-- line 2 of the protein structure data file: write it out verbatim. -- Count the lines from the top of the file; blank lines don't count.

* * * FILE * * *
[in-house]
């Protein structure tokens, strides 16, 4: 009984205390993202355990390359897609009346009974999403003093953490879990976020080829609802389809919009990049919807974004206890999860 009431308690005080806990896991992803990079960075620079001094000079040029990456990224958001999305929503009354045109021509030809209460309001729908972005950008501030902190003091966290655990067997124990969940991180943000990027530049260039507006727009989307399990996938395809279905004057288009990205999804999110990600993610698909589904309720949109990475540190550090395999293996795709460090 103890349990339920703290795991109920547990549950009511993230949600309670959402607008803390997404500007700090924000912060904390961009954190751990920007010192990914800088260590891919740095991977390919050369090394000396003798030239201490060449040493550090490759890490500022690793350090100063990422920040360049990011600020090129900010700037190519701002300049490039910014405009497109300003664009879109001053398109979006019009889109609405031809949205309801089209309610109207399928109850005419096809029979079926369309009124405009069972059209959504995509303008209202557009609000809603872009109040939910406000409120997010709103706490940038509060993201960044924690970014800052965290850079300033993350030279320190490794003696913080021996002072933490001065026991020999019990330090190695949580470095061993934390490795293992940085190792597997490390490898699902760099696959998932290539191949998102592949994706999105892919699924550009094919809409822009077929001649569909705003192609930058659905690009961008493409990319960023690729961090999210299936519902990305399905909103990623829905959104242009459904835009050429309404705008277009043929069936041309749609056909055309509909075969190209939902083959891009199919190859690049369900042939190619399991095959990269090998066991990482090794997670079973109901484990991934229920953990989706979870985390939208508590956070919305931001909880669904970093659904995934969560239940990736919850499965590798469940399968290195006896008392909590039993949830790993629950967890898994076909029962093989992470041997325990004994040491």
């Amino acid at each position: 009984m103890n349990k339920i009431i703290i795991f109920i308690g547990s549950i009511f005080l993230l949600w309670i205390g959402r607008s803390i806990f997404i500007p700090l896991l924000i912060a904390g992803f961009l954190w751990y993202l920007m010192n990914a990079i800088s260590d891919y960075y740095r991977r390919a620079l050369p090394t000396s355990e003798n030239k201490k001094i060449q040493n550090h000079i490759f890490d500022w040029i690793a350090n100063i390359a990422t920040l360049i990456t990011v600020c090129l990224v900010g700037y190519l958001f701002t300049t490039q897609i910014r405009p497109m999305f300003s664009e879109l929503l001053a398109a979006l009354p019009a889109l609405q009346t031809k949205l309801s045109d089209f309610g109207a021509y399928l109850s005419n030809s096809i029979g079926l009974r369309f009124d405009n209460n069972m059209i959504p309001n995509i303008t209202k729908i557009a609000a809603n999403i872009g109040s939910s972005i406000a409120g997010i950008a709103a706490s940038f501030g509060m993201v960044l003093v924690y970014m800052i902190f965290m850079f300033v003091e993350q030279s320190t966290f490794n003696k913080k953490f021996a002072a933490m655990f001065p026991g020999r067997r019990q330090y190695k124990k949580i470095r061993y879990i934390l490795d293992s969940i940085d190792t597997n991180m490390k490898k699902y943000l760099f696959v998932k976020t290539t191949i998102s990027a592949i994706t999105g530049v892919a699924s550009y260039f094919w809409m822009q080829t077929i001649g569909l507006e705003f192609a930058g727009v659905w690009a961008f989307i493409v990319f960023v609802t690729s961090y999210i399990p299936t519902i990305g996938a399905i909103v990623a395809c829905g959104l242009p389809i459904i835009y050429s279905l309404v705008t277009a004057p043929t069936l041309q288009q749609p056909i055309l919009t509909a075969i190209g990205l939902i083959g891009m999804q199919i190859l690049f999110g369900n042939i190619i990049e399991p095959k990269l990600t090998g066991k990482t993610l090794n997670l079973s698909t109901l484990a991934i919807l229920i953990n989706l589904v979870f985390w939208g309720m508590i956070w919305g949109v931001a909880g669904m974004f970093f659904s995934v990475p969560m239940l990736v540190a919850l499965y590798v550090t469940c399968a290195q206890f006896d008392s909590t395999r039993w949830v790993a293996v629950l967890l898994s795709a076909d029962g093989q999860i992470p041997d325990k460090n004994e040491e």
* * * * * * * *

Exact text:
């Protein structure tokens, strides 16, 4: 009984205390993202355990390359897609009346009974999403003093953490879990976020080829609802389809919009990049919807974004206890999860 009431308690005080806990896991992803990079960075620079001094000079040029990456990224958001999305929503009354045109021509030809209460309001729908972005950008501030902190003091966290655990067997124990969940991180943000990027530049260039507006727009989307399990996938395809279905004057288009990205999804999110990600993610698909589904309720949109990475540190550090395999293996795709460090 103890349990339920703290795991109920547990549950009511993230949600309670959402607008803390997404500007700090924000912060904390961009954190751990920007010192990914800088260590891919740095991977390919050369090394000396003798030239201490060449040493550090490759890490500022690793350090100063990422920040360049990011600020090129900010700037190519701002300049490039910014405009497109300003664009879109001053398109979006019009889109609405031809949205309801089209309610109207399928109850005419096809029979079926369309009124405009069972059209959504995509303008209202557009609000809603872009109040939910406000409120997010709103706490940038509060993201960044924690970014800052965290850079300033993350030279320190490794003696913080021996002072933490001065026991020999019990330090190695949580470095061993934390490795293992940085190792597997490390490898699902760099696959998932290539191949998102592949994706999105892919699924550009094919809409822009077929001649569909705003192609930058659905690009961008493409990319960023690729961090999210299936519902990305399905909103990623829905959104242009459904835009050429309404705008277009043929069936041309749609056909055309509909075969190209939902083959891009199919190859690049369900042939190619399991095959990269090998066991990482090794997670079973109901484990991934229920953990989706979870985390939208508590956070919305931001909880669904970093659904995934969560239940990736919850499965590798469940399968290195006896008392909590039993949830790993629950967890898994076909029962093989992470041997325990004994040491």